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More Ukrainian grains set sail as new strike hits nuclear site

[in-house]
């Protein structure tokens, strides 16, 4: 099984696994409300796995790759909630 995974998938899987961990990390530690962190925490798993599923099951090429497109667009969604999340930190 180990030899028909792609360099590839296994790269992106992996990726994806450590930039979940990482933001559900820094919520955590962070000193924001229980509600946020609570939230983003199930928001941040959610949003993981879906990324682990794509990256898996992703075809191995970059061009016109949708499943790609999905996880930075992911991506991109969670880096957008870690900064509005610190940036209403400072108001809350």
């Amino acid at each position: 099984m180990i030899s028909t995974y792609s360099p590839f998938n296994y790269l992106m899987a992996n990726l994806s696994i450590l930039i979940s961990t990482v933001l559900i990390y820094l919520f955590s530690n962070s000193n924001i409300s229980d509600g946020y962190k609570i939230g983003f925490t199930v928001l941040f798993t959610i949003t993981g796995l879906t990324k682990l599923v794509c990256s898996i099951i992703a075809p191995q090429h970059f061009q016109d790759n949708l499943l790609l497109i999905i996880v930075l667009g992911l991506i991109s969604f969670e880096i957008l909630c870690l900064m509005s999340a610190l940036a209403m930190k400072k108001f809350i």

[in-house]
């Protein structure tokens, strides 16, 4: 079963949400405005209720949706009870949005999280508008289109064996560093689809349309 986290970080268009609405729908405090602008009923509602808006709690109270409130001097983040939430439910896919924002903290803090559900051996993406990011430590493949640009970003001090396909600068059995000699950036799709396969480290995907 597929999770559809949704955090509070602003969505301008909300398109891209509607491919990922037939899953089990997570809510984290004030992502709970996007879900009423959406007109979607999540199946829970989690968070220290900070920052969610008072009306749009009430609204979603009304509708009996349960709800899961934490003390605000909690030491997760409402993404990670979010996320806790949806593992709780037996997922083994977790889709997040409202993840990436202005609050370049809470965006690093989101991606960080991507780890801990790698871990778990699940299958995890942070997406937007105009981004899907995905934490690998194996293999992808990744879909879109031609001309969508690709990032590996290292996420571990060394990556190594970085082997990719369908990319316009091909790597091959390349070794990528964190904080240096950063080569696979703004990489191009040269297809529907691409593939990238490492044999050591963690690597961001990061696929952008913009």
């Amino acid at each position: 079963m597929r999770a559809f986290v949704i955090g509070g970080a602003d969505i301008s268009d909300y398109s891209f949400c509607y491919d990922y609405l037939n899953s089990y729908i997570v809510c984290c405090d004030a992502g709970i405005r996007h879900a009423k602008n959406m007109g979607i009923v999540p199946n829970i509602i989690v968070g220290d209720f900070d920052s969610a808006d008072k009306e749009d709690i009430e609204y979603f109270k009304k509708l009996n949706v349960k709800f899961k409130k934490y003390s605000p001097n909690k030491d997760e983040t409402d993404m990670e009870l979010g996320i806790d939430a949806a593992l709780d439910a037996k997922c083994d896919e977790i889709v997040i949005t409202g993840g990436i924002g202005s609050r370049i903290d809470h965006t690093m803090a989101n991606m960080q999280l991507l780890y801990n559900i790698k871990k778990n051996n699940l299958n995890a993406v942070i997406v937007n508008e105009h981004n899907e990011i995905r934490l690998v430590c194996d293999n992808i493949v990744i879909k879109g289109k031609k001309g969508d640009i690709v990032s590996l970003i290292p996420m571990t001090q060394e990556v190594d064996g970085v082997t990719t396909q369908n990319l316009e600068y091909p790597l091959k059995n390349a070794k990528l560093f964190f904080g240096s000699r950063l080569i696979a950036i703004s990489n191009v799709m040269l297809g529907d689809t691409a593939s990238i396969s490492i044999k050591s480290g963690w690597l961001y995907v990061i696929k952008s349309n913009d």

Four more grain-laden ships left Ukrainian ports on Sunday as Moscow and Kyiv accused each other of another strike at a Russian-occupied nuclear power plant. “The second convoy of Ukrainian supplies has just left (…) three from Chornomorsk and one from Odessa,” Kyiv’s infrastructure ministry wrote on Telegram. He said the Mustafa Necati, Star Helena, Glory and Riva Wind were carrying “about 170,000 tonnes of agriculture-related cargo”. Meanwhile, Moscow and Kyiv have traded accusations over who bombed the Zaporizhzhia nuclear site in southern Ukraine, Europe’s largest atomic power complex that has been under Russian control since the early days of the February 24 invasion. Recent fighting at the plant has prompted the UN’s nuclear watchdog, the International Atomic Energy Agency (IAEA), to warn of “the very real risk of nuclear catastrophe”. On Sunday, Russian occupation authorities in the town of Enerhodar, where the plane is located, said the Ukrainian army “carried out a strike in the night with a cluster bomb fired from an Uragan multiple rocket launcher”. . The projectiles fell “within 400 meters of an operating reactor”, Russian news agency TASS reported. The strike damaged some administrative buildings and fell into a “spent nuclear fuel storage area”. However, the Ukrainian nuclear energy company Enerhoatom, which operates the plant, said that “the Russian occupiers again fired rockets at the site of the Zaporizhzhia nuclear power plant and at the town of Enerhodar”. “An…employee was hospitalized with shrapnel from the explosion,” it said in a statement. AFP was unable to confirm the allegations from an independent source. On Saturday, Enerhoatom had already said that parts of the facility had been “severely damaged” by military strikes the previous day and that one of its reactors had been forced to shut down. The prospect of the giant complex being badly damaged in the fighting has raised alarm. “Any military firepower directed to or from the facility would be tantamount to playing with fire, with potentially catastrophic consequences,” IAEA Rafael Grossi said on Saturday. – ‘Sign of hope’ – The resumption of grain shipments from Ukraine to help ease global food shortages and lower prices nonetheless offers a small glimmer of hope as the war enters its sixth month. Ukraine, one of the world’s largest grain exporters, was forced to halt almost all deliveries following the Russian invasion, sending global food prices skyrocketing and making imports of prohibitively expensive for some of the world’s poorest countries. On Sunday in Rome, Pope Francis hailed the resumption of grain exports as “a sign of hope” which showed that dialogue was possible to end the war. “I sincerely hope that by following this path, we can end the fighting and achieve a just and lasting peace.” A bulk carrier had arrived in Chornomorsk on Saturday to be loaded with grain for the first time since the invasion of Moscow. Last Monday, the Sierra Leone-flagged vessel Razoni left the Ukrainian port of Odessa with 26,000 tonnes of maize in the first departure under the deal brokered with the help of Turkey. Then on Friday, Kyiv said three more ships laden with grain also left for Turkey and markets in Ireland and Britain and another 13 were waiting to depart. bur-spm/bp/yad

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